When you tell a good story, you change the chemistry in your audience’s brain. For instance, when you create conflict in your story, the steroid hormone cortisol is released to focus our attention. Bring us through hell and show us success, and the neurotransmitter dopamine wells-up to trigger optimism.
While cortisol and dopamine can take us on an emotional roller coaster within story, the chemical all persuasive leaders want to excite in our minds is oxytocin. In this TEDTalk, neuroeconomist Paul Zak describes his experiments that test how oxytocin helps people connect and build trustworthiness. He calls oxytocin the Moral Molecule.
Zak does an excellent job of presenting his premise, especially given that the science can be over most of our heads. Watch his TEDTalk and answer the following 10 questions about his delivery. This will help you become a better presenter, especially if you are tasked with creating meaning around an esoteric topic like how oxytocin may be the most critical hormone to keep our society sane.
- How does Zak use his backstory to connect with his audience in a surprising way?
- How does he use theater to excite oxytocin in his audience?
- What metaphor does he use to describe the character of oxytocin for us lay-people?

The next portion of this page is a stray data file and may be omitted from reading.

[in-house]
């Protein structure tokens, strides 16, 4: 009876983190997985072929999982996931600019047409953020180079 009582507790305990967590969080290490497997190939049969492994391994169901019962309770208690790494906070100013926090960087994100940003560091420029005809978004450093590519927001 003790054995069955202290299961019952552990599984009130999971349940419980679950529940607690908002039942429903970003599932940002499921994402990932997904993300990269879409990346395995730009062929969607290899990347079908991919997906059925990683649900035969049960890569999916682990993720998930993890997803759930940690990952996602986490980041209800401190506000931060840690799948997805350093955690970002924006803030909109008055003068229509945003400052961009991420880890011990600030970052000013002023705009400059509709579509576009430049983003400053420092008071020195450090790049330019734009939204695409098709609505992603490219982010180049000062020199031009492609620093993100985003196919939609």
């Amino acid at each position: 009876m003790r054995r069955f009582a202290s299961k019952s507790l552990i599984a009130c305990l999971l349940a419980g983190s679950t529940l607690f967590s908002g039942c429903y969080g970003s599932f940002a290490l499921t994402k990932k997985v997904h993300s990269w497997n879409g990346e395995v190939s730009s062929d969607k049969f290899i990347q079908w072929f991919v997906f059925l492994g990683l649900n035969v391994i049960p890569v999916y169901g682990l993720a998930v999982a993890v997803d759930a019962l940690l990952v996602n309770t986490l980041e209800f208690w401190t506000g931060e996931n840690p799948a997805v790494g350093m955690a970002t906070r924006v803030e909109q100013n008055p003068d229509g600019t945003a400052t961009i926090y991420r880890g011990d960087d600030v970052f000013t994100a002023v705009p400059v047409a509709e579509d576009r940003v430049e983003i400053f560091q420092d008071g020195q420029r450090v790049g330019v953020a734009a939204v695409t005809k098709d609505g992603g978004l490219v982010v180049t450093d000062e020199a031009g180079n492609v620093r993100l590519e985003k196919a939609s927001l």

- What is the primary emotion that Zak says connects us to other people?
- What story does he interject to underscore his premise on oxytocin as the moral molecule and how does he suck you into the narrative?
- What name does he call the five percent of the population who cannot produce oxytocin and why is this strategically important at this part of his TEDTalk?
- How does he use imagery, story and audience interaction to increase the momentum of his presentation?
- On average, how much oxytocin does Zak say is released when we use social media?
- What simple act is the most powerful way to get people to feel the benefits of oxytocin?
- What is Zak’s call to action?
- Bonus question: How did he foreshadow his final theatrical conclusion to bring the audience full circle and underscore the promise of his premise?
Now ask yourself how you can use these storytelling techniques to make your presentations more moving and you more trustworthy in the minds of your audiences.
For a great example of how smart communicators use storytelling to connect, build empathy and trustworthiness, and move people to action, see this powerful video by UPS. See if you feel the surge of oxytocin in your system?
Bonus Feature: Here is the four-minute video Zak used in his studies to create oxytocin in his test subjects.
How are you using story to create the irresistible cocktail of cortisol, dopamine and oxytocin in your audiences?